May 13, 2014

Symposium will explore issues in organ donation

by Pete Rosenbery

CARBONDALE, Ill. -- Two people who were involved last year in what became a national debate on organ transplants and children will be part of a discussion later this week at Southern Illinois University Carbondale. 

“From Critical Shortage to Critical Mass: Addressing the Lack of Organ Donations” will examine possible ways to increase the number of organ donations and create a fair and sensible system that makes the best use of available organs.  The 16th annual SIH/SIU Health Policy Institute is Friday, May 16, in the Hiram H. Lesar Building at the SIU School of Law.  There is also an option to attend via teleconference at the SIU School of Medicine in Springfield or the Illinois State Bar Association’s regional office in Chicago. 

Among the presenters is attorney Stephen G. Harvey, a Philadelphia attorney who represented the family of Sarah Murnaghan, a Pennsylvania child whose need for a double-lung transplant because of cystic fibrosis prompted changes in lung transplant rules for children.  Another presenter, Dr. Stuart Sweet, is director of the pediatric lung transplant program at Washington University in St. Louis and chairs the Organ Procurement and Transplantation Network’s policy oversight committee.

Media Advisory

Reporters, photographers and news crews are welcome to attend any of the sessions.  To schedule a specific presenter for interview, contact Alicia Ruiz, the law school’s director of communication and outreach at 618/453-8700.

Murnaghan’s case included a temporary restraining order against the U.S. Department of Health and Human Services and resulted in an exemption allowing exceptions for patients younger than 12 years old to be considered for adult lungs.  

W. Eugene Basanta, law professor and Southern Illinois Healthcare Professor of Law, said the topic is timely.  For example, more than 99,000 people in the United States are waiting for a kidney transplant, with a new person added to the list every 20 minutes.  Yet in 2013, only about 14,000 kidney transplants were performed and more than 3,300 people died waiting for a kidney, he said. 

Harvey will discuss Murnaghan’s case, Basanta said.  Sweet will talk about what has happened since the decision in terms of revisiting and redesigning the allocation system.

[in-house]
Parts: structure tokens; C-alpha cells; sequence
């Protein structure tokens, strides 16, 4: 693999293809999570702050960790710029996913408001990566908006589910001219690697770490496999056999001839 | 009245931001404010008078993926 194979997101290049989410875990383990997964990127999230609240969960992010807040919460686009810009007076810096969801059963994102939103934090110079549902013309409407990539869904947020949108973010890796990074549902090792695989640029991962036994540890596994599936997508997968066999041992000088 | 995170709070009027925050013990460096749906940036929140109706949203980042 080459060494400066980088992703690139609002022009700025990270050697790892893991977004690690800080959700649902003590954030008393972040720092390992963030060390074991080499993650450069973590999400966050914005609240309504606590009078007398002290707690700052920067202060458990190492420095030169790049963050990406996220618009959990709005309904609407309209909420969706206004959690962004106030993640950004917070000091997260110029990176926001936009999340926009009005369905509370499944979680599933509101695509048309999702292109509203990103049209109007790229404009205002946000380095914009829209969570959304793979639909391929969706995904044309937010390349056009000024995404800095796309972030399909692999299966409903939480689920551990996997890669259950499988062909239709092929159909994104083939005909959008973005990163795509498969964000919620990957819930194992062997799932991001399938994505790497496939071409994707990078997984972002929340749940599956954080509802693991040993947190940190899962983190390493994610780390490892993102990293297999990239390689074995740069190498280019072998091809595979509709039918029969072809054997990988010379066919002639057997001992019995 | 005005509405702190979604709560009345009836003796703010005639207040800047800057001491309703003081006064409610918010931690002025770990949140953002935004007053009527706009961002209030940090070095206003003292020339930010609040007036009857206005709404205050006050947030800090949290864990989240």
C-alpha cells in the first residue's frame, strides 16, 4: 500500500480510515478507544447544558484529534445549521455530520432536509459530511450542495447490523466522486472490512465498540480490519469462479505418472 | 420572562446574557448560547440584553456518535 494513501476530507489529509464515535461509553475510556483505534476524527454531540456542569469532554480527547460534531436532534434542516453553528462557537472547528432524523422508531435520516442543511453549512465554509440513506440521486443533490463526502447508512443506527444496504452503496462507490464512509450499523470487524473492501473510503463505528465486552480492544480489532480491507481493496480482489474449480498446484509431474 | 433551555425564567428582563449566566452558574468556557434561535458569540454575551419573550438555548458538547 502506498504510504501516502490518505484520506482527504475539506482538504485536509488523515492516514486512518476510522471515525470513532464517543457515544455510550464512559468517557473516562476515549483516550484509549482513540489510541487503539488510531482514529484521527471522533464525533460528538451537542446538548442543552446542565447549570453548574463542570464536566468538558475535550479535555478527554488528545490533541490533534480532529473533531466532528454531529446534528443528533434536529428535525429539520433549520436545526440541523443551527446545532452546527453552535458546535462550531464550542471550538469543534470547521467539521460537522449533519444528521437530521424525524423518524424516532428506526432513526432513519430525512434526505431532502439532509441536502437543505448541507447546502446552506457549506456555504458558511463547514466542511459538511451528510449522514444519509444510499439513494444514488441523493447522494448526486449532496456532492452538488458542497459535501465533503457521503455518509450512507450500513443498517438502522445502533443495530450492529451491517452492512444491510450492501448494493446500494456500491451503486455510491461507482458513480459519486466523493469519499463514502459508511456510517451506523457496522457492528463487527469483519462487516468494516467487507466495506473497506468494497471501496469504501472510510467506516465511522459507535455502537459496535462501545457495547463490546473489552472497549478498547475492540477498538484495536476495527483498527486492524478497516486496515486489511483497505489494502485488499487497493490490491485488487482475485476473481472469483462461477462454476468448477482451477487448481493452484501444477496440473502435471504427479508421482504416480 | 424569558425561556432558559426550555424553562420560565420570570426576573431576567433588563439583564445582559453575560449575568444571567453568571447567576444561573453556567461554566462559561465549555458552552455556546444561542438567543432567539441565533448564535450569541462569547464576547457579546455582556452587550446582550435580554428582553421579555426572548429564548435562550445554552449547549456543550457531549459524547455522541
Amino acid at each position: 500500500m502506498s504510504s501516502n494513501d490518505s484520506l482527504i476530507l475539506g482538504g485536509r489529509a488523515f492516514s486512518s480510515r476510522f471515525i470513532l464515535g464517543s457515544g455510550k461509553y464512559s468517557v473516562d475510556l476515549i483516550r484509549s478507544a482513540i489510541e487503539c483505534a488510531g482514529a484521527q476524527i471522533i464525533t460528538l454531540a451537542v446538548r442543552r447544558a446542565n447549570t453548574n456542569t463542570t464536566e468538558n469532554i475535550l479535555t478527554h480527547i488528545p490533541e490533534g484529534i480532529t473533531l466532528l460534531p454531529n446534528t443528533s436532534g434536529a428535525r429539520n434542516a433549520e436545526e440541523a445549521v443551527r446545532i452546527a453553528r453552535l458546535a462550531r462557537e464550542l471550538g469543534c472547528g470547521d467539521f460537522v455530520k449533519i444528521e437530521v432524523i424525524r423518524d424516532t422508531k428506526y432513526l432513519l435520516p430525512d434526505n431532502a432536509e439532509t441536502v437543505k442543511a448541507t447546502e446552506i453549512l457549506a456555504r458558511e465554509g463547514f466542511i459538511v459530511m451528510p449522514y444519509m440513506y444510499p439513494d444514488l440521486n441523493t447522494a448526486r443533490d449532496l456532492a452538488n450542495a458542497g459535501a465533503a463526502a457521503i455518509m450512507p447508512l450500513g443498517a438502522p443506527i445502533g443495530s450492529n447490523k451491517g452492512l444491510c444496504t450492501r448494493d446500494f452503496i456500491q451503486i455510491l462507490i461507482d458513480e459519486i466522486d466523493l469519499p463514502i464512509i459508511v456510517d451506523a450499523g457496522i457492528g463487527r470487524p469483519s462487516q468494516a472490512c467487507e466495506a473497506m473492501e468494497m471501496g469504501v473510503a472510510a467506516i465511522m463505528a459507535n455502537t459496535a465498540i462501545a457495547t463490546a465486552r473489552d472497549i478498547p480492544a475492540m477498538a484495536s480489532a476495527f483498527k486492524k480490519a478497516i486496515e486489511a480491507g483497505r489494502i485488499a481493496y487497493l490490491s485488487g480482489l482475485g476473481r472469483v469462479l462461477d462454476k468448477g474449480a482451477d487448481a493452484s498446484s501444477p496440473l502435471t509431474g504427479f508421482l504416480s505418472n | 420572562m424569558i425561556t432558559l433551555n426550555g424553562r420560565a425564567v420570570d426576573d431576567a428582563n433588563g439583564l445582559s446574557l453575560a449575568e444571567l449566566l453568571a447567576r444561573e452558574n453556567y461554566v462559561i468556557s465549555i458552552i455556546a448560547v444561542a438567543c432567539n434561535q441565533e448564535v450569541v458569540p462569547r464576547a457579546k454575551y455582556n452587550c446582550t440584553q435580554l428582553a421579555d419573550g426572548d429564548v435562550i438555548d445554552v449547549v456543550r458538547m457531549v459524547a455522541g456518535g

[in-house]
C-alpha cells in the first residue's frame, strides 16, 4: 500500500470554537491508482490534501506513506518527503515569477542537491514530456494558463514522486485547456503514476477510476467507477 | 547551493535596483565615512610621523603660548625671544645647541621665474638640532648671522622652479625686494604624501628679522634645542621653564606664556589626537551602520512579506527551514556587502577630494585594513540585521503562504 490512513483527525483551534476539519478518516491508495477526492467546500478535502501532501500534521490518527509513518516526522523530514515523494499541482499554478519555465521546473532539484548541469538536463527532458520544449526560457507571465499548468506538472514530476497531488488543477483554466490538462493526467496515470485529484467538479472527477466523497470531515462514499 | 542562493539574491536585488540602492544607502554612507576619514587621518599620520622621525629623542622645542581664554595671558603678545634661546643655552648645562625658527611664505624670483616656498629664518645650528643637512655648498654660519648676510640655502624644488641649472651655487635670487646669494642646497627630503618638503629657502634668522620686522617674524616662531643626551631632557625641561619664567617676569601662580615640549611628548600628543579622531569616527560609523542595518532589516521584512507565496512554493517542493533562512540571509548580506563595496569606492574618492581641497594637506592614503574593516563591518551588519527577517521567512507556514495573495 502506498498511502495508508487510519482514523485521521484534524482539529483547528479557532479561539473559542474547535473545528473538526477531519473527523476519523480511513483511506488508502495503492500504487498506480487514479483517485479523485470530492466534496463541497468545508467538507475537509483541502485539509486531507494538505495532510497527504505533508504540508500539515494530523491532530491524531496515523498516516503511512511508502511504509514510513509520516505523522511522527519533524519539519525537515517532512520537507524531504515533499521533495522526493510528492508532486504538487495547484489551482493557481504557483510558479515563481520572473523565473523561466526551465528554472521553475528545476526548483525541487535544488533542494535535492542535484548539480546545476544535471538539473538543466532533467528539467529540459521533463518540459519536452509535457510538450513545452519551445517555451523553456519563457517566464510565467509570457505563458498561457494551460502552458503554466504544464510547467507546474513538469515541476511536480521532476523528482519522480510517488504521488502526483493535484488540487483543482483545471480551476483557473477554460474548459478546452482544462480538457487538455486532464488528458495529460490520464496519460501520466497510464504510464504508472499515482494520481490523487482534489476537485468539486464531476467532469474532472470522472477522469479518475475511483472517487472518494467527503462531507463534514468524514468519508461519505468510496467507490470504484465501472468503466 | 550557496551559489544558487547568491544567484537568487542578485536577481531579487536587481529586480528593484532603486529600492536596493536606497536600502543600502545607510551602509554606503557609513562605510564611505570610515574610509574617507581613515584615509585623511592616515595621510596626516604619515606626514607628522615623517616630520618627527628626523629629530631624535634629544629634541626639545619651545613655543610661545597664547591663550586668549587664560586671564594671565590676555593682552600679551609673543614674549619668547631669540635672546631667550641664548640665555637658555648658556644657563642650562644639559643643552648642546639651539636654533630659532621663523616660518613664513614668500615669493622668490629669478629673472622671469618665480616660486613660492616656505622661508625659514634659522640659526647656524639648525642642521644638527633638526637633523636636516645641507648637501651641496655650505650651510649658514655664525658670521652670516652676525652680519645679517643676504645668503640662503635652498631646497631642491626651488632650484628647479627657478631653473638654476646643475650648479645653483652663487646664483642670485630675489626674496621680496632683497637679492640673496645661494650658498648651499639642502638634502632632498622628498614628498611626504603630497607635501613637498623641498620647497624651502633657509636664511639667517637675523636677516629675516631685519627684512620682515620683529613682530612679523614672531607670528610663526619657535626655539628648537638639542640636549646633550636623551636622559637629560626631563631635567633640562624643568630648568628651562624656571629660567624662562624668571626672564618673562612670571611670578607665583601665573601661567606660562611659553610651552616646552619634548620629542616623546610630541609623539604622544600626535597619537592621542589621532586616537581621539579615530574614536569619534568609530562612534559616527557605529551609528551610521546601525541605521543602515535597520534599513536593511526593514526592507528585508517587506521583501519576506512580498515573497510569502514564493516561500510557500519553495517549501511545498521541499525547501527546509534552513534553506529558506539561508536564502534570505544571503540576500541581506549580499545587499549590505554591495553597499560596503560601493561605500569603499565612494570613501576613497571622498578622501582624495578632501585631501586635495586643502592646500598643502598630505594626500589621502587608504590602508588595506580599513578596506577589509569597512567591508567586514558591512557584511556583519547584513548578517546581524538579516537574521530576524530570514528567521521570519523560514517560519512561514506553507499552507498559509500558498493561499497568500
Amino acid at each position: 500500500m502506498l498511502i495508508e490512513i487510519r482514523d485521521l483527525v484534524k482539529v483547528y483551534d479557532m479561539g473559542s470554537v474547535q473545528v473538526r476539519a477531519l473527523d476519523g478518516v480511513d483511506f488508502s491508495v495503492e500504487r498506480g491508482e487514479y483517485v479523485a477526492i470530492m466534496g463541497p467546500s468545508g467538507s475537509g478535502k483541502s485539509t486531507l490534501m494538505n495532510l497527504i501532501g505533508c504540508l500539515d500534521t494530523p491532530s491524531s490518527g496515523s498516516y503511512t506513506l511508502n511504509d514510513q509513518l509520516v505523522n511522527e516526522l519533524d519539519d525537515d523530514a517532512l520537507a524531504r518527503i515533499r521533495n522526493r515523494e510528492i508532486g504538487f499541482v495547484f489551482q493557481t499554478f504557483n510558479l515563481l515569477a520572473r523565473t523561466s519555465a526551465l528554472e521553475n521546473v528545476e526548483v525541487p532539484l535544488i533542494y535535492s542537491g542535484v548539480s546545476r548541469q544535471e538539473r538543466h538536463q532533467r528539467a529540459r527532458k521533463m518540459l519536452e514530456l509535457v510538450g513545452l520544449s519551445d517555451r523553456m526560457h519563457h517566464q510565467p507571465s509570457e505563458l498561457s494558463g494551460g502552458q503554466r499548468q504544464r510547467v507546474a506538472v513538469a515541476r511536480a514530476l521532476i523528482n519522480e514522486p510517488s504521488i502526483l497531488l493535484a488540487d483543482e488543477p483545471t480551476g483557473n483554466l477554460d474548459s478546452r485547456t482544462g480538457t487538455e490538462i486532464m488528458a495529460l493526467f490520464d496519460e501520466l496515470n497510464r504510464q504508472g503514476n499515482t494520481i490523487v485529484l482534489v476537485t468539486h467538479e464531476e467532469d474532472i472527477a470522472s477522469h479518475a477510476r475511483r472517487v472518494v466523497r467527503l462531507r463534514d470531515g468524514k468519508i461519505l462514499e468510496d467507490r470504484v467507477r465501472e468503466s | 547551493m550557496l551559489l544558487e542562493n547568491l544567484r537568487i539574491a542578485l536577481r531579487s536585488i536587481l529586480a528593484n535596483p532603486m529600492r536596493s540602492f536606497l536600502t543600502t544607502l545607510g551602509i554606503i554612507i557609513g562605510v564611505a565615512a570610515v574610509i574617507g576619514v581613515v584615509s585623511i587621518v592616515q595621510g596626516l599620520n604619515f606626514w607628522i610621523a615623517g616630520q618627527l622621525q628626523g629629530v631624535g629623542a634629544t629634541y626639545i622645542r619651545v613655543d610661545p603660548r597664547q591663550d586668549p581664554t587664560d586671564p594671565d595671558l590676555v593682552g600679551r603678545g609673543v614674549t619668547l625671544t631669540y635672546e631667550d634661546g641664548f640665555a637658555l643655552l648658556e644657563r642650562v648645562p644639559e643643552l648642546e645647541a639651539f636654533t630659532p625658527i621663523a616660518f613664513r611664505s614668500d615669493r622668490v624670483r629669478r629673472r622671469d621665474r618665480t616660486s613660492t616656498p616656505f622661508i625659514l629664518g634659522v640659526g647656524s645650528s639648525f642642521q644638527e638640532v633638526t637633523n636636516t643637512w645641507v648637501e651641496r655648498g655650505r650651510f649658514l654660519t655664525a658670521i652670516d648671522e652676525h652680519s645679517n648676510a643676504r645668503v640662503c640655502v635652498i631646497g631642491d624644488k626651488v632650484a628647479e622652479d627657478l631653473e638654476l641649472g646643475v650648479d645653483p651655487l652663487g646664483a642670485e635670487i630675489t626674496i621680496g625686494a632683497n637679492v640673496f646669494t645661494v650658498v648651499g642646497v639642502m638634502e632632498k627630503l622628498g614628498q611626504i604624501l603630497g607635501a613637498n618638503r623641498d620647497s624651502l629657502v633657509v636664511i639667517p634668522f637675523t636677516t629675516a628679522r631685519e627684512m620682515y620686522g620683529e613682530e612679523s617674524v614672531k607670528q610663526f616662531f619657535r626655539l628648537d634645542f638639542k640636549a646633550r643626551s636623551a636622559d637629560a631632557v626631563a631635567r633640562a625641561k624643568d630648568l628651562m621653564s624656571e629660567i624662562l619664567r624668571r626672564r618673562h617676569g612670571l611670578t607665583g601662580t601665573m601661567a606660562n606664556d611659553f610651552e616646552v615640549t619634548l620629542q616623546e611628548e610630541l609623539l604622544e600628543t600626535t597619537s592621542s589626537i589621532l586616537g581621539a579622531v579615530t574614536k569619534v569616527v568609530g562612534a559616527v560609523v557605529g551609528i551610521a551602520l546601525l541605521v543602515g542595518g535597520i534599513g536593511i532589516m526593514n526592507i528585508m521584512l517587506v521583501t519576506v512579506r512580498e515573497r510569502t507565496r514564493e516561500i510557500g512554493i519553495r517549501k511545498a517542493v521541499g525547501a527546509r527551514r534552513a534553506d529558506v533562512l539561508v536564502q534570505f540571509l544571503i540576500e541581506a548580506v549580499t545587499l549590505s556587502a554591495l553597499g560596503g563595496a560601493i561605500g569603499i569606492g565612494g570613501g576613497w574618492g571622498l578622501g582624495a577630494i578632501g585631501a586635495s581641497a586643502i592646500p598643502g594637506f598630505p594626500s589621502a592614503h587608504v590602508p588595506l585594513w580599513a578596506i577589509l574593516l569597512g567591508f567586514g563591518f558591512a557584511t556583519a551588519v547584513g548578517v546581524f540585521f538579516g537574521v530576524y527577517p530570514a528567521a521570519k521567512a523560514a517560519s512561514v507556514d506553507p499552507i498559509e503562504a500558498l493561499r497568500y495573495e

Other presenters include Dean Kappel, president and CEO of Mid-America Transplant Services; Randy Beard, an economics professor at Auburn University, who is the author of numerous articles on the economics of health care and the organ shortage; and Dr. Andrew Cameron, an associate professor of surgery and director of the liver transplant program at John Hopkins Hospital. 

More information on the program is available at 

“This is an important topic and really deserves some attention and we’ve been fortunate to get some first-rate speakers,” Basanta said.  Beard, for example, will discuss the potential for creating regulated markets for organs as a potential way to increase supply while Cameron will examine the potential for increasing organ donations through the use of social media such as Facebook. 

Basanta said a number of misunderstandings about organ donations persist.  These include the belief that they, or their families will have to pay if they donate organs. Some families have concerns their loved one’s body will be too damaged from organ donation when a person dies, he said. 

The need for transplants is outpacing the supply, Basanta said. 

“We just are unable to get enough organs to meet all the demand. Transplantation science is advancing, so we are able to transplant many more organs and parts of the body than we were five, 10, 20 years ago,” Basanta said. 

The SIU School of Medicine recently launched the first clinical hand transplant program in Illinois, and the 11th in the nation, for patients who suffered from an amputation of their upper extremity. 

Registration for the institute ranges from $40 to $125, with up to five hours of continuing legal and medical education credits available.  Pre-registration is preferred but on-site registration is available the day of the program.  Online registration is available at, calling 618/536-7751 or by fax at 618/453-5680. Illinois health care providers who have participated in any of Coventry’s PPO networks, including networks managed by First Health Group Corp., CC Managed Care, Inc., and Healthcare Compare Corp., can register for free. 

Event sponsors also include Southern Illinois Healthcare, the Paul Simon Public Policy Institute, the Illinois State Bar Association, Illinois State Medical Society and the Chicago Medical Society.